Catastrophic injuries are related to a catastrophe or traumatic event that results in a long period of incapacity that can lead to high treatment costs. The American Medical Association’s definition of catastrophic injuries includes injuries to the brain – Traumatic Brain Injury (TBI), of course, can come under this heading. But some TBIs, though not be seen as catastrophic at first, could have severe consequences years later that may not be attributed to that earlier injury.
When Can a TBI Be Seen as Not Catastrophic?
TBI is defined by the CDC as a disruption in the normal function of the brain caused by a bump, blow, or jolt to the head. It can also be caused by a penetrating injury. Certainly, some of these incidents will be the result of a catastrophe and require the sufferer to receive long-term care. On the other hand, a bump to the head that causes a momentary daze isn’t catastrophic, and a blow to the head that leads to a concussion and loss of consciousness won’t be catastrophic either. These injuries need to be carefully attended to, of course, but once the patient has recovered; there usually won’t be any long-term care given.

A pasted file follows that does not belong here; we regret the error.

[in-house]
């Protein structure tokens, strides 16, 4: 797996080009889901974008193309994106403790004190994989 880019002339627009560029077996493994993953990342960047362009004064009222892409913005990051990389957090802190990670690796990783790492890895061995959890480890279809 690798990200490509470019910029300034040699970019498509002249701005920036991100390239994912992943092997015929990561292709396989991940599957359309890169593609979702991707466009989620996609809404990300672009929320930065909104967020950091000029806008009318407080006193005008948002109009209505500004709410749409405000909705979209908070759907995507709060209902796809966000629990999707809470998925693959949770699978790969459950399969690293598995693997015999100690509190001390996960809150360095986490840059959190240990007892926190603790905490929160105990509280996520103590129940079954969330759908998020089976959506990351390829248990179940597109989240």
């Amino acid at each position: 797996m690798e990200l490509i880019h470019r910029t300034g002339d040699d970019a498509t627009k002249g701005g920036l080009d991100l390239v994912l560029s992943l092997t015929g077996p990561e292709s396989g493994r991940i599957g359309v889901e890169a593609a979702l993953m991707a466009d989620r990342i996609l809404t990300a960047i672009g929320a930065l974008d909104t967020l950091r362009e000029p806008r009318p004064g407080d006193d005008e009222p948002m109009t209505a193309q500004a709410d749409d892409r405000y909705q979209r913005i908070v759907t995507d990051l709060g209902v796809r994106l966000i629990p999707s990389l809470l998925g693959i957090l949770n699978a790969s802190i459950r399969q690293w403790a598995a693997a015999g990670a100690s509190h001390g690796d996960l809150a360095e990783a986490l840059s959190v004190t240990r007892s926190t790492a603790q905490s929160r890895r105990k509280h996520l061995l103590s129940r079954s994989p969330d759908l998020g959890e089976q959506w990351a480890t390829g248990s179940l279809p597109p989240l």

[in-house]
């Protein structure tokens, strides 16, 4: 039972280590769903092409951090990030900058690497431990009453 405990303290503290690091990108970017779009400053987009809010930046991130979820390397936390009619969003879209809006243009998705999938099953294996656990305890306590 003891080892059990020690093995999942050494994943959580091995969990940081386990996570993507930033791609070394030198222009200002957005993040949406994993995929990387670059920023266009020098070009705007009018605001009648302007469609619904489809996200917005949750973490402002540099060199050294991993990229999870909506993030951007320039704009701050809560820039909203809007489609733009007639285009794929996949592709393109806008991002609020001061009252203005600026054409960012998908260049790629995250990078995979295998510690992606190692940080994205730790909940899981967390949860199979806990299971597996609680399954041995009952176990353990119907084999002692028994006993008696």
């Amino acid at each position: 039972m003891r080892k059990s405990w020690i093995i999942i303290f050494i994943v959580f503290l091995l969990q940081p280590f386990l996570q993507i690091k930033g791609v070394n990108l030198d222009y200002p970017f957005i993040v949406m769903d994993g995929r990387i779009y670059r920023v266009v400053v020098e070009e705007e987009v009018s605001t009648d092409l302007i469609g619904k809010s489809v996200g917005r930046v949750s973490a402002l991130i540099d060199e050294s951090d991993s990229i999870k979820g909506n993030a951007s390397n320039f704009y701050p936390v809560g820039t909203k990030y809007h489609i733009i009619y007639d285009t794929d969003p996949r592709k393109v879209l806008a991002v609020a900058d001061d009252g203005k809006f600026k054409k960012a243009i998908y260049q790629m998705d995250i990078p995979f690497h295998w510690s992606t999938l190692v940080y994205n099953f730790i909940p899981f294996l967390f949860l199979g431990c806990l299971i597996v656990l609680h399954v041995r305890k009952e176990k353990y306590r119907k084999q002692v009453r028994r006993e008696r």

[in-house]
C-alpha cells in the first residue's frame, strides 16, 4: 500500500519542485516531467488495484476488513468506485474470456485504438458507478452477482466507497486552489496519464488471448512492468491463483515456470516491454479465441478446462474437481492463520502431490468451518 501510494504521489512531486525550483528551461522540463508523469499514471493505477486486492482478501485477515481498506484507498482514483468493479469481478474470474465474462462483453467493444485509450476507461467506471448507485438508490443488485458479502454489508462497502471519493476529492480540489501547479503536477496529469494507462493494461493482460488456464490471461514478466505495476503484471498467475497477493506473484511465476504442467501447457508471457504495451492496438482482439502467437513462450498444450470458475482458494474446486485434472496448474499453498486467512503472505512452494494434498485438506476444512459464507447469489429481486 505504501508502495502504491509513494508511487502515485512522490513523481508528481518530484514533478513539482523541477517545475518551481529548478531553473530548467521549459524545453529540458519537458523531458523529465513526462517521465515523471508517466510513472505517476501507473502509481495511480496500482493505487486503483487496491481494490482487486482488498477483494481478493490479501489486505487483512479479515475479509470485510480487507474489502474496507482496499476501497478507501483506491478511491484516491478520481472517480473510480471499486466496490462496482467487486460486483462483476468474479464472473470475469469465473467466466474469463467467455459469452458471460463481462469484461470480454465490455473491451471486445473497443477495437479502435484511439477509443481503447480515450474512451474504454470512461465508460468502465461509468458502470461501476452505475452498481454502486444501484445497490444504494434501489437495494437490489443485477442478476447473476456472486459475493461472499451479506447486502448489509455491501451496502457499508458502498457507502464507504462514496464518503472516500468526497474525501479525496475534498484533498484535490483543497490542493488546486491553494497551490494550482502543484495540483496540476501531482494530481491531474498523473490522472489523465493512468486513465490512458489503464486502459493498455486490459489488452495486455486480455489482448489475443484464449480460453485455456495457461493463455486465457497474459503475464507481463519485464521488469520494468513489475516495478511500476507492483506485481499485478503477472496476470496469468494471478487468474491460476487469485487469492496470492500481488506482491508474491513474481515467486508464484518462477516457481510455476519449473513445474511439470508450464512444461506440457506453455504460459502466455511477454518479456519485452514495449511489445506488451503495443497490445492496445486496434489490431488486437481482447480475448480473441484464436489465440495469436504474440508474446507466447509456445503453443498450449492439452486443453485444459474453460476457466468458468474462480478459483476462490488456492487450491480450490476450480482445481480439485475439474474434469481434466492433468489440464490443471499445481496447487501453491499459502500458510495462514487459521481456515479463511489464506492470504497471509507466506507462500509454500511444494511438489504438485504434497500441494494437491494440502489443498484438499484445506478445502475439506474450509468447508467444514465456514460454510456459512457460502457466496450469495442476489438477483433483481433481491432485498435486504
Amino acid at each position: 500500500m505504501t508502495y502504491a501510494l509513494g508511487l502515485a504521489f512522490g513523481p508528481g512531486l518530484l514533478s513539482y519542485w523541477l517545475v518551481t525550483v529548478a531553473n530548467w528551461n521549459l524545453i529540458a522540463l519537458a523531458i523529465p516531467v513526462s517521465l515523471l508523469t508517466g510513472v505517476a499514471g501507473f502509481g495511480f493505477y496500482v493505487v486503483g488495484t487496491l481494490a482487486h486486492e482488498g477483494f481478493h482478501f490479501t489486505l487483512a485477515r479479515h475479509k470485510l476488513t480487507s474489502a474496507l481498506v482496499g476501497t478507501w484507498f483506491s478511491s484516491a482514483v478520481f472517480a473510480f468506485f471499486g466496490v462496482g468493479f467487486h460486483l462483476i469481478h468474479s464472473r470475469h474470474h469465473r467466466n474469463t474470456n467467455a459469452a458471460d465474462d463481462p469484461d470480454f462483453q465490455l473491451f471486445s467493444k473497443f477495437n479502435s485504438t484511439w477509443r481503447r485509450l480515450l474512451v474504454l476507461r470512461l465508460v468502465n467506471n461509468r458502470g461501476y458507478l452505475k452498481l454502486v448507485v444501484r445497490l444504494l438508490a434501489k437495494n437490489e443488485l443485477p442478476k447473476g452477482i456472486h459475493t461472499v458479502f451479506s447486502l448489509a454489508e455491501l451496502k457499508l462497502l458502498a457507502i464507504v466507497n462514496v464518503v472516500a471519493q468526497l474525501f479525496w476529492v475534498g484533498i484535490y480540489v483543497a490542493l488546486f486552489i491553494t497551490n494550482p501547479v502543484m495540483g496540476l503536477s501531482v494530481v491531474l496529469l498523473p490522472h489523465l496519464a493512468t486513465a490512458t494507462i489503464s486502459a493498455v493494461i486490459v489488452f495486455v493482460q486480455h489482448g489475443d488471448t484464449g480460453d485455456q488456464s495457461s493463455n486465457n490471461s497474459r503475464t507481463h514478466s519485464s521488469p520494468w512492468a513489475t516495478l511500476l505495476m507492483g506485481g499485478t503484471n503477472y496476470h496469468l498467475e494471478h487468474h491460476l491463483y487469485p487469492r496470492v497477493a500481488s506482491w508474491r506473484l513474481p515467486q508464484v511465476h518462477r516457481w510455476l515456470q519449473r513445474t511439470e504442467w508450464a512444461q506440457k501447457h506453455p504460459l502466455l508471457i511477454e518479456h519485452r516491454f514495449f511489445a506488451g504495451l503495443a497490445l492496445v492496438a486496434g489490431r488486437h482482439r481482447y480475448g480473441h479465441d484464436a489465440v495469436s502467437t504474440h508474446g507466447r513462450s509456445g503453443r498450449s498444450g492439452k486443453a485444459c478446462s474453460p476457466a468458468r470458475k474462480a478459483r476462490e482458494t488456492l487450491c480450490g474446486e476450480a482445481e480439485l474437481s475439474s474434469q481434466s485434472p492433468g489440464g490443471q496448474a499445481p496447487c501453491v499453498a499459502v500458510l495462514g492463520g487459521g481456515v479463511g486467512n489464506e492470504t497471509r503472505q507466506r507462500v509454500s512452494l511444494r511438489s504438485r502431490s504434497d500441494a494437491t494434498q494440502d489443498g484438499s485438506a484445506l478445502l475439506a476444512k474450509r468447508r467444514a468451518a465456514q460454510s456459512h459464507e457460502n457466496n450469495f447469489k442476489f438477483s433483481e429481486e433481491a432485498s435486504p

But maybe that is not the best way to proceed. It’s possible that the concussion sufferer should be monitored for a longer period of time since research published in the journal Radiology shows that even one concussion can lead to a change in the brain’s structure. The area of the brain concerned with mood was discovered to have been altered after one concussion, and that may lead to depression in the patient.
Brain injuries can happen due to a product malfunction, sports injury, car accident, or at work due to a third party’s negligence. Whether mild or severe, the person who has experienced one of these injuries needs to have representation by an attorney with experience in providing for both the short and long-term care they need. The Lassiter Law Firm in Houston should be contacted if you or a family member has suffered one of these debilitating injuries.